While popular music and the lyric tradition aren’t opposed — the ballad tradition, for instance, has been important to the development of English lyric, as you know — it’s true several of my new poems more openly embrace certain lyrical tropes. Statelier isn’t how I'd put it, but I reread Songs and Sonets and, yes, The Temple for this book. I read Ammons’s Sphere. I don’t feel hostile toward the canon of English poetry. My favorite poets of the twentieth century are Yeats and Berryman.

Recently I’ve decided I need to cut out the pop allusions in my poems. I feel I’ve done all I can with them, and they do distract the critics. But we should probably end on a pop note, so I’ll ask what music you’ve been listening to lately. I’ve been obsessively replaying Charli XCX’s new singles; Actress’s Splazsh and R.I.P.; Taylor Swift, natch; Young Thug’s Black Portland; Big K.R.I.T.; YOB; Lana Del Rey’s Ultraviolence; Miranda Lambert’s Platinum; Jenny Lewis, despite myself. And I think I was the last person to discover Future Islands’ performance of "Seasons" on Letterman — I watch it over and over. It’s a work of genius in Emerson’s warmed-over sense: it gives me back my rejected thoughts with a certain alienated majesty. I’ve also been spinning lots of jazz.

In Los Angeles your commute really drives your listening habits. On the bus, I try to keep things considerately low-key so people aren’t annoyed by the sound coming out of my headphones, and my iPhone reveals that I mostly play Mulatu Astatke, Silver Apples, Candi Staton, and my dear friend Larkin Grimm, whose album Parplar got me through many long Chicago winters. When I’m in the car, and if I’m by myself, it’s also old favorites but played at extremely high volume: lately Felt, Lizzy Mercier Descloux, and the most incredible live rock band I’ve ever seen, Prince Rama. One of Taylor’s many BFFs, Lorde, gave a pretty dazzling performance at the AMAs; I had never listened to her music before, nor (to be honest) have I since, but she’s so charismatic and if you must have a song stuck in your head you could do worse than “Yellow Flicker Beat.”

What kind of jazz?

Oh, lots of stuff — Lee Konitz, Steve Lacy. I’ve been hanging around Ben Ratliff, The New York Times’ jazz critic, and he’s reignited my jones. I saw Jason Moran’s trio at the Village Vanguard a couple of weeks back. He’s still doing his Fats Waller thing — giant papier-mâché mask, looped samples. His version of "Jitterbug Waltz" brought me to tears. I was with a friend, and we had been talking earlier in the evening about our attraction to disparate accounts of the world as broken — critical theory, Christianity. I leaned across to her during the song and said, "The world is broken, but this is one of the things we do about it," gesturing in awe at the band. She said, "And would it mean as much if the world were whole?" Which is basically the theme of the critical book I’m working on, Equipment for Living. I’m sure all that sounds ridiculous, but "Jitterbug Waltz" was incandescent and perfect that night. I bought the record, took it home, put on the studio version of the song. It wasn’t even close.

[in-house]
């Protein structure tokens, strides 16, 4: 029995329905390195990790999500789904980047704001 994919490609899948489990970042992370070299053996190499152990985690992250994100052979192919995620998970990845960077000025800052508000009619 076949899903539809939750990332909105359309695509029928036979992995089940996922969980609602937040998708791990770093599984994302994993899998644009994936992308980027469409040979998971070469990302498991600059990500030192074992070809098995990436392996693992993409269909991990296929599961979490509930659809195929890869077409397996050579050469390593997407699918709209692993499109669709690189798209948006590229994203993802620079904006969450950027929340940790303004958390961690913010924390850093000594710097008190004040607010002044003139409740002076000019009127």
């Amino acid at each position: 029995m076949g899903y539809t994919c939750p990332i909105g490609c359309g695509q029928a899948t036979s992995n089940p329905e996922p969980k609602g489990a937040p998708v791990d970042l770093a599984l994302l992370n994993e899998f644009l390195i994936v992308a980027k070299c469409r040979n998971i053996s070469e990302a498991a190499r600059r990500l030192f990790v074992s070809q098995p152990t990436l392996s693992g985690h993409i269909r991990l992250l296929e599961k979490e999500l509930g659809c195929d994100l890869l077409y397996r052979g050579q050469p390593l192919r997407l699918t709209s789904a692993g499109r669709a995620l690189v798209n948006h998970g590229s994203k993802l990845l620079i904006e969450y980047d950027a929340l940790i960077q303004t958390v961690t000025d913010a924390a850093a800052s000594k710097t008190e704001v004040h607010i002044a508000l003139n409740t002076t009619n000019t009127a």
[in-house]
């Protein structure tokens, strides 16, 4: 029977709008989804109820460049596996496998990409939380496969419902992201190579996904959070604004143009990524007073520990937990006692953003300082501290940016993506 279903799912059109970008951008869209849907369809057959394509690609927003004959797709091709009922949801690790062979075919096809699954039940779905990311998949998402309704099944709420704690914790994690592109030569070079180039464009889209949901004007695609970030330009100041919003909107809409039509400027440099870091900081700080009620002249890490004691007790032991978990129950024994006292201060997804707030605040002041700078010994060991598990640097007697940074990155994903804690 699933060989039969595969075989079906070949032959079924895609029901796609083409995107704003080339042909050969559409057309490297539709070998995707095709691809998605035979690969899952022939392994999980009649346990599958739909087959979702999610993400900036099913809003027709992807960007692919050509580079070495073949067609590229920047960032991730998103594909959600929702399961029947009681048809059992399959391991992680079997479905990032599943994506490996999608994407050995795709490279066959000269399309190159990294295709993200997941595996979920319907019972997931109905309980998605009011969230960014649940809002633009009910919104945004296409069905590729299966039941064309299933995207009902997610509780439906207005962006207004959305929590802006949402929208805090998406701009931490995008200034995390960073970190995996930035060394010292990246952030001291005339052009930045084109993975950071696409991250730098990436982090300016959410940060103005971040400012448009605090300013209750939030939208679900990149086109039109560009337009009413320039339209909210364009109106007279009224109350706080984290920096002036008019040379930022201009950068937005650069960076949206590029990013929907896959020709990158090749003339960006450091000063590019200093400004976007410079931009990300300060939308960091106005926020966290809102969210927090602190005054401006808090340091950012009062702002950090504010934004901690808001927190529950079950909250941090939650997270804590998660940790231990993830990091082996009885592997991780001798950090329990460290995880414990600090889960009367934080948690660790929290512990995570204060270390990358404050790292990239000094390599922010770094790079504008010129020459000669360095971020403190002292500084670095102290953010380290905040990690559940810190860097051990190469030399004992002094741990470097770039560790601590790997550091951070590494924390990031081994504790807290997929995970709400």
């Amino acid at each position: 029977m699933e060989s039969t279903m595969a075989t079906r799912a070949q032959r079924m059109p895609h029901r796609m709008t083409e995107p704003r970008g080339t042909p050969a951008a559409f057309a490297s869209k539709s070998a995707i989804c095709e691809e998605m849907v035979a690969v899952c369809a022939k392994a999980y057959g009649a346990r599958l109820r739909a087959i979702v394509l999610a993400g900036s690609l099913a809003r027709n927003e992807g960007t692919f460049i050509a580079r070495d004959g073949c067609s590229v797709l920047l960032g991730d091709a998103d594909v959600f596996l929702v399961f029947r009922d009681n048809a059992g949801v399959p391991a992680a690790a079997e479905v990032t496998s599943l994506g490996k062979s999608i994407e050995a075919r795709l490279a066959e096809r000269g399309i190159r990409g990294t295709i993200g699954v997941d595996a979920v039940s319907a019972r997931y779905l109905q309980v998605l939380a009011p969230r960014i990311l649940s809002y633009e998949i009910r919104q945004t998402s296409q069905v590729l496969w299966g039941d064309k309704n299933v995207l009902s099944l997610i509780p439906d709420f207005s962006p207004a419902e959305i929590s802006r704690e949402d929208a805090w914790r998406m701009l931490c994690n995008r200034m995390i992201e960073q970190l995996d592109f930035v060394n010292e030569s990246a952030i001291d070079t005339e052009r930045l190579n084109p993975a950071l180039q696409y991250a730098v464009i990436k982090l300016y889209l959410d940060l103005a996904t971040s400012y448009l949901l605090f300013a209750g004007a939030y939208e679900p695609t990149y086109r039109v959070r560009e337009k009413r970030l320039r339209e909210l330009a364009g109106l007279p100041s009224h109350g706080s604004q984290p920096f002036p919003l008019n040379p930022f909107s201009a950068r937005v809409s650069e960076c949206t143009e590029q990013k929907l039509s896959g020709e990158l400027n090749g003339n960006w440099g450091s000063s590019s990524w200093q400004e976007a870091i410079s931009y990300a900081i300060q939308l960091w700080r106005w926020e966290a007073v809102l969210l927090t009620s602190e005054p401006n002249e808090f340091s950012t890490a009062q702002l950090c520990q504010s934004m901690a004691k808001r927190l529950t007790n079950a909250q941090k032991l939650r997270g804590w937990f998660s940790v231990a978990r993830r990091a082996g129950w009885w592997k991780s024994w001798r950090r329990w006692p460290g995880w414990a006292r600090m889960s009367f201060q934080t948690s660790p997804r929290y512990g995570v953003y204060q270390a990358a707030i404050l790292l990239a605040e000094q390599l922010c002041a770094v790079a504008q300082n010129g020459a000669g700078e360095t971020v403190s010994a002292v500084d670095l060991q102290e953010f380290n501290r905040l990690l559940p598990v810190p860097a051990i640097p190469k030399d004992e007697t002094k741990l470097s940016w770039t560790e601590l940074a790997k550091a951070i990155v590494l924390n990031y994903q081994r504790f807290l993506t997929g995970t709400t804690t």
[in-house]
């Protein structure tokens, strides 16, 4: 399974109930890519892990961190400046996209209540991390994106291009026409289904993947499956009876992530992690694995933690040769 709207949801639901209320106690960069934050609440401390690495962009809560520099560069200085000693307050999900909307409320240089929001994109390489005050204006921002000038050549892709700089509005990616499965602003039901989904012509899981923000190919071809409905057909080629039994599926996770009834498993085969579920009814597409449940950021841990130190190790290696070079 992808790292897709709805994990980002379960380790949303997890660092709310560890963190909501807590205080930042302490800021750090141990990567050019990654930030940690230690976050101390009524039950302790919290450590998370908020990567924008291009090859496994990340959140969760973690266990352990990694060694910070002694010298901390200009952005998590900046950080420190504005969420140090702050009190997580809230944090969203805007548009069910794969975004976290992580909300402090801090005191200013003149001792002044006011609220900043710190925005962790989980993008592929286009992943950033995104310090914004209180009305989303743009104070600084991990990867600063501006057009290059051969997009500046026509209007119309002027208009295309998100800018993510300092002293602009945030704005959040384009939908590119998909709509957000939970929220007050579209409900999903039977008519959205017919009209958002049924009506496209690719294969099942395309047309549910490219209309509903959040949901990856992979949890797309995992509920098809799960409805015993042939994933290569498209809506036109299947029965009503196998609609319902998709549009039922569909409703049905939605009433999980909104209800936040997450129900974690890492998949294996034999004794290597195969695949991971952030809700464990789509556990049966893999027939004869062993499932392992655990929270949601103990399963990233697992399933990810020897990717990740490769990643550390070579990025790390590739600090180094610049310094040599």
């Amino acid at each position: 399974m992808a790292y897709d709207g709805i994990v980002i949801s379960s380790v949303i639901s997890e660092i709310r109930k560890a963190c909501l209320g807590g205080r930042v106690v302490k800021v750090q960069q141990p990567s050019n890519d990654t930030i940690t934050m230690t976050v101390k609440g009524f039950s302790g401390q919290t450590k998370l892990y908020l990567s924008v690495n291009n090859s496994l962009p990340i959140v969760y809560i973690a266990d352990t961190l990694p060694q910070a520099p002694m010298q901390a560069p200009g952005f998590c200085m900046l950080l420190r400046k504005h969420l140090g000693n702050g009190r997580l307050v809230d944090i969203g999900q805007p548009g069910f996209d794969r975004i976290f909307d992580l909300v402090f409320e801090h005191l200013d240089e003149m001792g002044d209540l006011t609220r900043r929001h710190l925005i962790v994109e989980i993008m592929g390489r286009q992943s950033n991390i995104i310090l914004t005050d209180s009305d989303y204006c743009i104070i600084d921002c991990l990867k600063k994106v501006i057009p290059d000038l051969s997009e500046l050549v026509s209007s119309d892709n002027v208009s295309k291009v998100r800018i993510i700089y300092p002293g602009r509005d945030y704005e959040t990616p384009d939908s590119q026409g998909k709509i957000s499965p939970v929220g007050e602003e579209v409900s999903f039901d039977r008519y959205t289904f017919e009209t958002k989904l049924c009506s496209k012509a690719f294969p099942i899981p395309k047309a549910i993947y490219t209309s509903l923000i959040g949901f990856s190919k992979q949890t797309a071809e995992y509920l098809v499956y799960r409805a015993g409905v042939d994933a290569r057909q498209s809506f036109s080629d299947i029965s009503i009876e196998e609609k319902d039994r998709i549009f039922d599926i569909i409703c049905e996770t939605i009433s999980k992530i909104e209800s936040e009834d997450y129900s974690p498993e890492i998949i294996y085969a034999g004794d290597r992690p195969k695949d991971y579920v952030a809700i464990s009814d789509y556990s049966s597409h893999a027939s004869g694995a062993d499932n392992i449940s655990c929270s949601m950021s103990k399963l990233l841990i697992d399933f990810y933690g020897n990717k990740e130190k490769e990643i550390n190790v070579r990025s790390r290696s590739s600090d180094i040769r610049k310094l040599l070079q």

Anahid Nersessian is an Assistant Professor of English Literature at University of California, Los Angeles. Her first book, Utopia, Limited: Romanticism and Adjustment, is forthcoming from Harvard University Press.

Michael Robbins is the author of the poetry collections Alien vs. Predator and The Second Sex, both published by Penguin. He is an Assistant Professor of English Literature and creative writing at Montclair State University.

LARB Contributor

Michael Robbins is the author of the best-selling poetry collections Alien vs. Predator and The Second Sex, both published by Penguin, and a book of criticism, Equipment for LivingOn Poetry and Pop Music (Simon & Schuster, 2017). His third book of poems, Walkman, was published by Penguin Random House in June 2021. He is also the editor of a collection of Margaret Cavendish’s poems published by New York Review Books. He teaches creative writing and English at Montclair State University.